In some embodiments, a container may be removed from the pool. For example, a container may be removed if the container has not been used to service a request for a threshold period of time. In some embodiments, when a container is removed from the pool due to non-use for a threshold period of time, the number of containers assigned to the pool may be reduced. In various embodiments, a get request or any other defined event for the registered cache function may cause the event listener 136 to send a request to launch an additional container.
FIG. 5A illustrates a system and a process for responding to a get request at an event-driven compute service, according to some embodiments. In the example embodiment, the pool of containers 502 includes containers 504 a, 504 b, 504 c that are each assigned to a registered cache function that was registered in the event-driven compute service 104 by the event-driven-cache service 124 in response to receiving a request from the client 506 to create a cache. In embodiments, the pool of containers 502 of FIGS. 5a, 5b, 6a, and 6b may be the pool of containers described in FIG. 4.
Each of the containers 504 a, 504 b, 504 c include a respective dedicated persistent storage 506 a, 506 b, 506 c, a portion of which stores cache function code 508 a, 508 b, 508 c and another portion of which stores cache data 510 a, 510 b, 510 c for storing data for the cache that was established in response to a request from the client 506 to establish a cache. In the depicted example, cache data 510 a includes an identifier 512 a for data 514 a, stored in association with the data 512 corresponding to the identifier 512 a for the data 514 a. Similarly, identifier 512 b is stored in association with data 514 b. Any number of additional identifiers and data items may be stored in the cache data 510 a.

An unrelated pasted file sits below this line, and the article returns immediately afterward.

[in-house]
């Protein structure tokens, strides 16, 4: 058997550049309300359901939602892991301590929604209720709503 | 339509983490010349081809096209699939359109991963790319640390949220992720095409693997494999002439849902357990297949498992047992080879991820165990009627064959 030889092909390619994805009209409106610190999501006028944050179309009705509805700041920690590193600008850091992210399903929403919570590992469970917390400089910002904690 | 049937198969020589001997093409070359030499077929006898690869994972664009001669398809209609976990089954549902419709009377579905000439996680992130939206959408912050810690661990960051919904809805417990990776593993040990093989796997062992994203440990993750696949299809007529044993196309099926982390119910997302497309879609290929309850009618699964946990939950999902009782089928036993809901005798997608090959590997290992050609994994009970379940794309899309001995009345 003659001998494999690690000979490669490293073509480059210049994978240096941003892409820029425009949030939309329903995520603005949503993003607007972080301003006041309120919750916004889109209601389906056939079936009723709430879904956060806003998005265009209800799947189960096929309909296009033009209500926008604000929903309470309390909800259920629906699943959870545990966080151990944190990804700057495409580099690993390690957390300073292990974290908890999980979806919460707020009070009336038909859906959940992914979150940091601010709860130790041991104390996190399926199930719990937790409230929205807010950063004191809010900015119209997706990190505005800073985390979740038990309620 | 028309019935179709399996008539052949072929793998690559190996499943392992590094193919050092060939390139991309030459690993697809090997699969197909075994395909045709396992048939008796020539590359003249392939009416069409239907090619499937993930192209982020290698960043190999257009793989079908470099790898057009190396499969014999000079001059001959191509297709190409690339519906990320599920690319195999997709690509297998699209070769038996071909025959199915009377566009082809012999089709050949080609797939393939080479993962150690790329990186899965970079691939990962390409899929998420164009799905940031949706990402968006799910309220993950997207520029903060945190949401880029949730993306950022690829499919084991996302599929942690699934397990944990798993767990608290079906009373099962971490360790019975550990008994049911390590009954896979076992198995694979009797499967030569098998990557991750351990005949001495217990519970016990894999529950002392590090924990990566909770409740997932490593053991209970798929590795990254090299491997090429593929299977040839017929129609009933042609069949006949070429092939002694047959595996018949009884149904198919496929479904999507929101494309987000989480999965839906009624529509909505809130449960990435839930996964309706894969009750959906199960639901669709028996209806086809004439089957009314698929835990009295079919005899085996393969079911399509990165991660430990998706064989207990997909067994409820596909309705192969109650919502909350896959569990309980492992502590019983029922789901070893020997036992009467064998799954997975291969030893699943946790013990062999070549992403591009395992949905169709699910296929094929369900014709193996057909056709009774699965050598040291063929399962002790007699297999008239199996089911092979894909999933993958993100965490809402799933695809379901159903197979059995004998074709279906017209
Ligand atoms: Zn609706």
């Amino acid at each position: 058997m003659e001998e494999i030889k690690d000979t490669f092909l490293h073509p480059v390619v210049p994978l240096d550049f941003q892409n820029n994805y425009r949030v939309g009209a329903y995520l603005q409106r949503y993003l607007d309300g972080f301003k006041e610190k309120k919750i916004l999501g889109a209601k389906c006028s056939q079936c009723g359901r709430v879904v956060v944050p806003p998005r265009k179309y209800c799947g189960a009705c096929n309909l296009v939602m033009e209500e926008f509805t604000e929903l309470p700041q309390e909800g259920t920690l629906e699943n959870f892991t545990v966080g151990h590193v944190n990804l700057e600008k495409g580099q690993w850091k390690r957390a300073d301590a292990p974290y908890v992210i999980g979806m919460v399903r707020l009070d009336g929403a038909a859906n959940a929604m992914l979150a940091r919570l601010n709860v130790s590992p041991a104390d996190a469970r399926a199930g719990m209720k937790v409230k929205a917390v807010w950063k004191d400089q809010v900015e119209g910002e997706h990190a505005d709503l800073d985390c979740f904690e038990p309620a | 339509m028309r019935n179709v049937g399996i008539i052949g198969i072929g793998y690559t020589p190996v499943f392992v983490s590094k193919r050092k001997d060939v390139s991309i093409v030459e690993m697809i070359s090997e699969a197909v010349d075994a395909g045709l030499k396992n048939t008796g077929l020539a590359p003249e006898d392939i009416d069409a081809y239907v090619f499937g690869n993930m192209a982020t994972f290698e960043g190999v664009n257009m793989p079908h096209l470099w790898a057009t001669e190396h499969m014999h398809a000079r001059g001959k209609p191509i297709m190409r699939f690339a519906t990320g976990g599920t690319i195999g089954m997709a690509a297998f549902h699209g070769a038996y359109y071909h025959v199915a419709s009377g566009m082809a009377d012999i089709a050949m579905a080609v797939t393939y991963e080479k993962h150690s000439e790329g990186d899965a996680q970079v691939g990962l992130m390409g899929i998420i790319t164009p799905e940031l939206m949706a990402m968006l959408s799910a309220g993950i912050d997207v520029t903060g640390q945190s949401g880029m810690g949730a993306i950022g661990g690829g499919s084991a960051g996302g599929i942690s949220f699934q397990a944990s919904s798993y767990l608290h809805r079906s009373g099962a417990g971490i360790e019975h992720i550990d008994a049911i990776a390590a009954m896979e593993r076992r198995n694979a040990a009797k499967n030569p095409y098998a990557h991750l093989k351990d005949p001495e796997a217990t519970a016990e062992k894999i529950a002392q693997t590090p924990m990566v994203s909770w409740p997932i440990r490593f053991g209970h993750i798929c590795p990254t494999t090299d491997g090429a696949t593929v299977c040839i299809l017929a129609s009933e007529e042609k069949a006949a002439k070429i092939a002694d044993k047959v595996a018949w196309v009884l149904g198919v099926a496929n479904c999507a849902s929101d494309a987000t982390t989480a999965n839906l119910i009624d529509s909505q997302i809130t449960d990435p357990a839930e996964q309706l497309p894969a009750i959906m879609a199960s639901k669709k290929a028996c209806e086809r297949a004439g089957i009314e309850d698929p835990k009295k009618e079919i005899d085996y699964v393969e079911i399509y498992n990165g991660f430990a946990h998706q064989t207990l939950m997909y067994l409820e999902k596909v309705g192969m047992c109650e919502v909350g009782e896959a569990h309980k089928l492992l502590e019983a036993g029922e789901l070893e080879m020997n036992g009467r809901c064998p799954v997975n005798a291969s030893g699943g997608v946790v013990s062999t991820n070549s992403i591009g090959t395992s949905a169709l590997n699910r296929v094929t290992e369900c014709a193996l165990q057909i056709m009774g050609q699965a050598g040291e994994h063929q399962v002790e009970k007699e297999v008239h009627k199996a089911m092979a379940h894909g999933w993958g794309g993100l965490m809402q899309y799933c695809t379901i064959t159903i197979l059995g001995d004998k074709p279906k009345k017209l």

Cache data 510 b and cache data 510 c may also store identifiers and data items in the same way or similar way as cache data 510 a. In embodiments, duplicates of some data items may be stored in different ones of the cache data 510 a, 510 b, 510 c and some cache data 510 may have different data items than others. For example, identifier 512 a and data 514 a is stored in cache data 510 a, 510 b, and 510 c. However, identifier 512 b and data 514 b is only stored in cache data 510 a. As another example, identifier 512 c and data 514 c is stored in cache data 510 b and 510 c, but is not stored in cache data 510 a. However, cache data 510 a, 510 b, 510 c all correspond to the same registered cache function and the same cache that was established in response to the request from the client 506 to establish the cache.
In the depicted example, the event listener 136 receives a get request from the client 506, selects the container 504 b, and sends event information based on the get request to the selected container 504 b. To select a container for a given request, one of the containers 504 is selected according to a load balancing mechanism (e.g., based on one or more selection criteria). Examples of the selection criteria are storage space (e.g., for the dedicated persistent storage) on the selected container exceeding (or exceeding by a threshold value) storage space on one or more other containers of the pool, network traffic to and/or from a host of the selected container being below (or below by at least a threshold value) network traffic to and/or from one or more other hosts of other containers of the pool, performance of a host of the selected container being above (or above by at least a threshold value) performance of one or more other hosts of other containers of the pool, and random selection. Any other suitable method for distributing multiple request among each of the containers 504 may be implemented.